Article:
In the spring of 2020, the world was disrupted by a virus, and since then, our ordinary has transformed drastically. The disruption caused a rise in telecommuting, advancements in technology impacting nearly every industry, more online education, telehealth to be the norm, and a greater demand for masks, hand sanitizer, and disinfectant wipes. The drastic changes have placed enormous responsibility and stress on everyone, especially those currently sitting within a leadership position. The new and unprecedented environment, the emotional and mental health ramifications of the pandemic, the new way of communicating, and the speed of transition are just a few of the variables that have stretched leaders to grow and develop their ability to lead others. Warren Bennis asked the question many years ago, "Are leaders born or made?" If we have learned anything from this pandemic regarding leadership, it is that leadership is learned. We tend to choose leaders based on qualities that are not necessarily indicative of outstanding leadership. These individuals tend to be hyper-extroverted, have the best oral communication skills, or are the department's best individual contributor. Although these individuals can be great leaders given the right guidance and a growth mindset, it is a different set of personal qualities that allow leaders to lead effectively. Leaders with the ability or willingness to continually learn, apply, and reflect, are the ones that are successful through these volatile times. It is having and acting on the motivation to continuously learn that sets great leaders apart in today's environment. However, the list of leadership competencies is numerous, so
Early in my career in higher education, I learned a valuable lesson from an unengaged student. At the time, I worked in the admissions office for a small rural community college, so I knew nearly every student enrolled. The semester had been in full swing for a month, and students, faculty, and staff could feel the rhythm of our lives begin to settle again. During a lunch outing, I ran into one of our students and asked how he liked his courses. The student unapologetically told me that he rarely went to class, so he wasn’t sure how he liked them. I was shocked. The student seemed bright, energetic, and I knew he was highly involved in student body activities. I needed to understand, so I prodded for more information. He explained that instructors repeated a summarized version of what was available in the textbook. He believed he could read the text, review the presentation materials available on the learning management system on his own time, and be just as prepared for a test or assignment as the students who went to class. Several years later, I took my place in the classroom for the first time. My conversation with the unengaged student pushed me to discover everything I could about what keeps a learner engaged. Focus on learning rather than teaching. Educators are aware of the strong correlation between engagement in the learning environment and improved learning outcomes. However, the traditional delivery of education wherein an educator transmits knowledge to a passive learner does not foster such engagement.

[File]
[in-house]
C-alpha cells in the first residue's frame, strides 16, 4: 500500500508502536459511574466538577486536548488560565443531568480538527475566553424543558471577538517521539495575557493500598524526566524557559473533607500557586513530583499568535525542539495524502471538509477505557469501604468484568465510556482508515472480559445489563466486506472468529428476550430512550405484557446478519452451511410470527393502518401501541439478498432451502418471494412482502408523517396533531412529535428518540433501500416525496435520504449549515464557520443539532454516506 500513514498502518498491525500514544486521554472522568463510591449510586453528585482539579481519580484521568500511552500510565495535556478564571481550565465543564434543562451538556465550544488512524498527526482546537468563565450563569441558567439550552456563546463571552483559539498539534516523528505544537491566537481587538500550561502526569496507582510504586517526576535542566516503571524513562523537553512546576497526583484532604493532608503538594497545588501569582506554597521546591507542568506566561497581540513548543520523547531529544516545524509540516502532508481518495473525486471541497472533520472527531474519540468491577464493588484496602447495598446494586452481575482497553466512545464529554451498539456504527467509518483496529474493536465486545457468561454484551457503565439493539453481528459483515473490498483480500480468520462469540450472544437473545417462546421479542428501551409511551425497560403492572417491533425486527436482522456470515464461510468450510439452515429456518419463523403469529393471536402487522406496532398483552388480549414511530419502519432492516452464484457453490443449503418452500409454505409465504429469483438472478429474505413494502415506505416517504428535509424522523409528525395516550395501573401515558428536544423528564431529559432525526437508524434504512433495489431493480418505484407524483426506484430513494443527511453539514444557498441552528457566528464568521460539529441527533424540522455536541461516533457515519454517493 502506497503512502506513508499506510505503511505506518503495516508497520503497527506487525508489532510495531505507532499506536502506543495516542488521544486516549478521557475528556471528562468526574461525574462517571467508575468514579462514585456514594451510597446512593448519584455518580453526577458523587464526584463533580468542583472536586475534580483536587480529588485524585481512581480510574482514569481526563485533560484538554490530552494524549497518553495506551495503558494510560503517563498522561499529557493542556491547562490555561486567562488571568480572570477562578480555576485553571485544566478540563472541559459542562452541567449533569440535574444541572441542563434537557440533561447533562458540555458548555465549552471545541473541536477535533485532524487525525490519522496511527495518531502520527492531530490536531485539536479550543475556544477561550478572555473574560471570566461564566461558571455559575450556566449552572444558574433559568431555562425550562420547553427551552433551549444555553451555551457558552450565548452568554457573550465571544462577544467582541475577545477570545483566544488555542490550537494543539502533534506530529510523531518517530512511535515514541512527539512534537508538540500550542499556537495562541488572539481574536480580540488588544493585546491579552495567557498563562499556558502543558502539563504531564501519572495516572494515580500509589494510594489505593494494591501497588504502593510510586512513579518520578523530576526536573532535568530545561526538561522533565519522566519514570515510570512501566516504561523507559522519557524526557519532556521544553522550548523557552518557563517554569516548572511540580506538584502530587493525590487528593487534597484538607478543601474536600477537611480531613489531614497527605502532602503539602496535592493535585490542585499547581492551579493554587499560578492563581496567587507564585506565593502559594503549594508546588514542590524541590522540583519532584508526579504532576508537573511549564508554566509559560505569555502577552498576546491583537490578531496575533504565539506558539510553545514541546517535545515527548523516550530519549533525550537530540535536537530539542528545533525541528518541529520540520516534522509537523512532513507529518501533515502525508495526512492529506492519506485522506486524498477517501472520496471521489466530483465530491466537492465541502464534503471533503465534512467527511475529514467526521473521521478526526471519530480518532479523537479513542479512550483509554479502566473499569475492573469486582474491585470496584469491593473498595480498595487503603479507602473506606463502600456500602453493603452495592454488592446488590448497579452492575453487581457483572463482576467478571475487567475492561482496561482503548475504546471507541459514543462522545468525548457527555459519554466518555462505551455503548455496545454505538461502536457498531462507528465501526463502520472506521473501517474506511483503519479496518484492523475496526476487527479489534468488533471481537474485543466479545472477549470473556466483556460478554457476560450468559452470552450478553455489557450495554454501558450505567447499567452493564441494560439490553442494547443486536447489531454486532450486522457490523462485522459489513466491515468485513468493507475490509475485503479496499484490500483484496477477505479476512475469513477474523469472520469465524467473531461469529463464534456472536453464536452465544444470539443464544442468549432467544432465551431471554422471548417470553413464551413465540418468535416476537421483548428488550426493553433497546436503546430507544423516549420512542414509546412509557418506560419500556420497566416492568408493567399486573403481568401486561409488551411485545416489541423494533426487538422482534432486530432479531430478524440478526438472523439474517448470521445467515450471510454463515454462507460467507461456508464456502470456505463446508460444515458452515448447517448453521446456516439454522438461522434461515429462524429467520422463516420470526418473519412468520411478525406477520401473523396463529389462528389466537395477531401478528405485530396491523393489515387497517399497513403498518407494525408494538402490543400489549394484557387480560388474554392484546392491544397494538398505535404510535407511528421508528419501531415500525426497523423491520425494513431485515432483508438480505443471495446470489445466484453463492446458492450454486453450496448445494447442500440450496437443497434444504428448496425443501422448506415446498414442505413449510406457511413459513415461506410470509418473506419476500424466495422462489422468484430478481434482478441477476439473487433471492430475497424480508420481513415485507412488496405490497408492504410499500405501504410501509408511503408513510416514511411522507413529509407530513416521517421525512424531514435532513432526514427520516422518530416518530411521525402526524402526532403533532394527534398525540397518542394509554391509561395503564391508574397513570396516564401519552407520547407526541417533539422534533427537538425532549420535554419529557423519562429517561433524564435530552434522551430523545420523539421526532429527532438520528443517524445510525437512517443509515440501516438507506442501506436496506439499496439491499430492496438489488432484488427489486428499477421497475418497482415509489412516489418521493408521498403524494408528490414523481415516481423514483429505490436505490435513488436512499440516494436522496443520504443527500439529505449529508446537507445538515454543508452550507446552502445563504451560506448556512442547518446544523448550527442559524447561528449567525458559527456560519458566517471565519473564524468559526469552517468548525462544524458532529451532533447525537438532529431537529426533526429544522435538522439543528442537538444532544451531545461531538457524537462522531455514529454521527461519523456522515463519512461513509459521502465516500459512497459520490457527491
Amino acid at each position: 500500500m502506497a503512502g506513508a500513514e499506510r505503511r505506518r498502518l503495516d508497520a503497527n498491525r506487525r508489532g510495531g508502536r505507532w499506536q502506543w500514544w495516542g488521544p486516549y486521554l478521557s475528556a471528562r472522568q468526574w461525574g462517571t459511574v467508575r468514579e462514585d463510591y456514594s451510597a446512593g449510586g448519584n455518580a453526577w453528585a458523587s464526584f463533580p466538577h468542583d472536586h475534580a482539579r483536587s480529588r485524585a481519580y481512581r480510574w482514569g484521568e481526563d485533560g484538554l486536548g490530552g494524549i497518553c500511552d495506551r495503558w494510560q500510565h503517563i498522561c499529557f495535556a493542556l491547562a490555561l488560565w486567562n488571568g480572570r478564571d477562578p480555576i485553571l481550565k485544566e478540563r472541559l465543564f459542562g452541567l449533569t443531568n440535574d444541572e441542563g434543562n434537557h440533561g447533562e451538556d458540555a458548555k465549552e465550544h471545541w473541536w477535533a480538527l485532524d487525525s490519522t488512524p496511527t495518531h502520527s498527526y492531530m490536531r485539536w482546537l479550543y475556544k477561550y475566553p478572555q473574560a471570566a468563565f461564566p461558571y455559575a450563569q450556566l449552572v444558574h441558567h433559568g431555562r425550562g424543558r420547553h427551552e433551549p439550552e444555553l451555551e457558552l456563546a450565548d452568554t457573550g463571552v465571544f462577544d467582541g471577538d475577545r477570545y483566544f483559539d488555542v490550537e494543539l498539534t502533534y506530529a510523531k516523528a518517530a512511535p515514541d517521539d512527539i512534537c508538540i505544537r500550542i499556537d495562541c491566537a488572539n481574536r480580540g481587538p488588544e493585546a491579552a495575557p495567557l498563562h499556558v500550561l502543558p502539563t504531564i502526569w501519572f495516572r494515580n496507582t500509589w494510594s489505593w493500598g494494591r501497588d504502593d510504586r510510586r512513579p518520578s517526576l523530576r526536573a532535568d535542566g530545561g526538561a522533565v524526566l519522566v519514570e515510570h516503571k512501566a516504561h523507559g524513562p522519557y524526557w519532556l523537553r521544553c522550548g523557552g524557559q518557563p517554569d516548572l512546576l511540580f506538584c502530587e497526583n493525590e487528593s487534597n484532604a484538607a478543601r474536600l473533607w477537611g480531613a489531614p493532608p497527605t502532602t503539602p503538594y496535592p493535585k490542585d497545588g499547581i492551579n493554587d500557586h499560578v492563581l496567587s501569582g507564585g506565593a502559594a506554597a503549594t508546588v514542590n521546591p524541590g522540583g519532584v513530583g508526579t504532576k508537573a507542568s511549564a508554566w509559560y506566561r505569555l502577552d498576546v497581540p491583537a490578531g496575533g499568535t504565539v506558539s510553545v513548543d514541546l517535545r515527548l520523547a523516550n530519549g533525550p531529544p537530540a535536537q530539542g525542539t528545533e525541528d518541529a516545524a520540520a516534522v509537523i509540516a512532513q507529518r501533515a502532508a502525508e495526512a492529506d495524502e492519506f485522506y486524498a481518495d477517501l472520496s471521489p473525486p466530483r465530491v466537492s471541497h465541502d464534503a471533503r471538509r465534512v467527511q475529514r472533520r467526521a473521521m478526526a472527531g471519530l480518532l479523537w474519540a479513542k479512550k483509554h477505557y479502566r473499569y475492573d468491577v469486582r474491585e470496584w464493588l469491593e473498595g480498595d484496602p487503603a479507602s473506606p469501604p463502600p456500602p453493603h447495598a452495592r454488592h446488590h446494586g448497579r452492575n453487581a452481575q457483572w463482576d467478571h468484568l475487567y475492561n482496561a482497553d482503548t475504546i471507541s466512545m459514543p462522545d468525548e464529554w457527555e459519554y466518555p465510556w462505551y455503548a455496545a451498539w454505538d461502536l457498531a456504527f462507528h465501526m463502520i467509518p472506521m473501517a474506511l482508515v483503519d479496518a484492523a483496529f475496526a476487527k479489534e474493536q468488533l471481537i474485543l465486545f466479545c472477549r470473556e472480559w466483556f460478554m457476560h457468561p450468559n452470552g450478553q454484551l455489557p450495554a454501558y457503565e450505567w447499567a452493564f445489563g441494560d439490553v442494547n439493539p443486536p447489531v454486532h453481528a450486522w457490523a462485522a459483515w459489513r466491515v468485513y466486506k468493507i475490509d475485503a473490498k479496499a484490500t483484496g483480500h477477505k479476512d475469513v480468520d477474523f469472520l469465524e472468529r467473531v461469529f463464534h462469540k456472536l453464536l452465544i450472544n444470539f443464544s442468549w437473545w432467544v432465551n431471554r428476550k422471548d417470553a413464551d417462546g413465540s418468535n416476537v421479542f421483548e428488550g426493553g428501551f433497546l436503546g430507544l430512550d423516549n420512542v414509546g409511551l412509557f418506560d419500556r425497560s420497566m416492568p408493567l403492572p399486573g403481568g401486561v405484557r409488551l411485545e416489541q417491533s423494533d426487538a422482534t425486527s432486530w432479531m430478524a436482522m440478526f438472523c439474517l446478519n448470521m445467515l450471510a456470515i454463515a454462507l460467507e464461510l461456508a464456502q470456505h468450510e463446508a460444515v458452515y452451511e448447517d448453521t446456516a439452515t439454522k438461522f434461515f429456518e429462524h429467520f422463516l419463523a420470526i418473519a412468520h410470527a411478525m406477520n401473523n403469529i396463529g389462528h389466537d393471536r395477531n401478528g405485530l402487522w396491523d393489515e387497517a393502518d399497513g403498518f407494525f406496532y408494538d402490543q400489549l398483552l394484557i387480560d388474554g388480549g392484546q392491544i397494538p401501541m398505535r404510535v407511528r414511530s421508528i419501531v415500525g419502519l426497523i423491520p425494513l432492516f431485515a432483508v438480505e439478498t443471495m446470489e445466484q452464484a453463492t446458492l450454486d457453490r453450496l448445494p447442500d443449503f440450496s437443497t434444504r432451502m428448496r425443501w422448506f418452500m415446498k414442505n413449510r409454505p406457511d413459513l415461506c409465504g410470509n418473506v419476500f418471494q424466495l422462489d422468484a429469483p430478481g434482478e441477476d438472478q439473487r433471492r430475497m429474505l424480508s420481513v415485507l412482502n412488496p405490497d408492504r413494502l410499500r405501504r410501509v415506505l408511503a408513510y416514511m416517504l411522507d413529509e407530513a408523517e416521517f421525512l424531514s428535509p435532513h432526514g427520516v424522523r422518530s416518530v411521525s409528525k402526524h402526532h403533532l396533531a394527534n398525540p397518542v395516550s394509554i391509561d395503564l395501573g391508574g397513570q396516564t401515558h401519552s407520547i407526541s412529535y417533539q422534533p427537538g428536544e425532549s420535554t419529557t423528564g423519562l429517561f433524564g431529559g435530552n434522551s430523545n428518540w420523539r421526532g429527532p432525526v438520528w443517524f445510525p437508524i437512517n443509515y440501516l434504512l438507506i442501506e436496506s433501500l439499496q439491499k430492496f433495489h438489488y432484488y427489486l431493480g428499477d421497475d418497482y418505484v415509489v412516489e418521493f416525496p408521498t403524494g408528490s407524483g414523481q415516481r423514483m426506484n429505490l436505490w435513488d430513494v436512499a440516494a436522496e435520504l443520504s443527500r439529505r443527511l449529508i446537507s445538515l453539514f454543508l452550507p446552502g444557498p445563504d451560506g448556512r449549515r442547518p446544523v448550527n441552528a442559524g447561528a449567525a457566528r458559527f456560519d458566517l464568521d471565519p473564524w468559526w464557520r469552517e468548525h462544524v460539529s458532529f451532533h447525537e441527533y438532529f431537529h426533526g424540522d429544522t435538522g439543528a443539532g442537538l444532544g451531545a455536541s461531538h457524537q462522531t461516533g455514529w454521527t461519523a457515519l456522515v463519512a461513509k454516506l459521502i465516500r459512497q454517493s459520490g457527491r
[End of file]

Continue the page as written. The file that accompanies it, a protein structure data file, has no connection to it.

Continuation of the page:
At the core of every higher education institution’s mission and vision is quality. Colleges and universities worldwide understand their responsibility to provide students with programs and instruction that prepare them to be active contributing members of society. To adequately prepare students, all higher education institutions must participate in continuous improvement efforts that are focused on meeting and exceeding minimum standards of quality. Accreditation is one of the key ways of demonstrating a commitment to quality education. Furthermore, obtaining and maintaining institutional and programmatic accreditation is vital to communicating value to prospective students, employers, and all other stakeholders, including faculty and alumni. However, programmatic accreditation is consuming and costly. Once an institution commits to seeking accreditation for its program, whether it be business, early childhood education, or health care administration, getting through it can feel daunting or nearly impossible. Forming an effective accreditation committee allows institutions to take control of the process. For over 20 years, Bill Parrott has worked directly with schools to achieve accreditation and reap the associated benefits. Parrott asserts that a well-structured committee of 6 to 8 of the right people is instrumental to the process. The Editor The editor is responsible for compiling all the information and narrative provided by other committee members to craft a well-organized and consistent self-study. As someone who spent a significant portion of his career reading self-studies, Parrott reports, “It is much easier to read through a self-study as an accreditor when it has one voice.” Most editors are chosen based on a person’s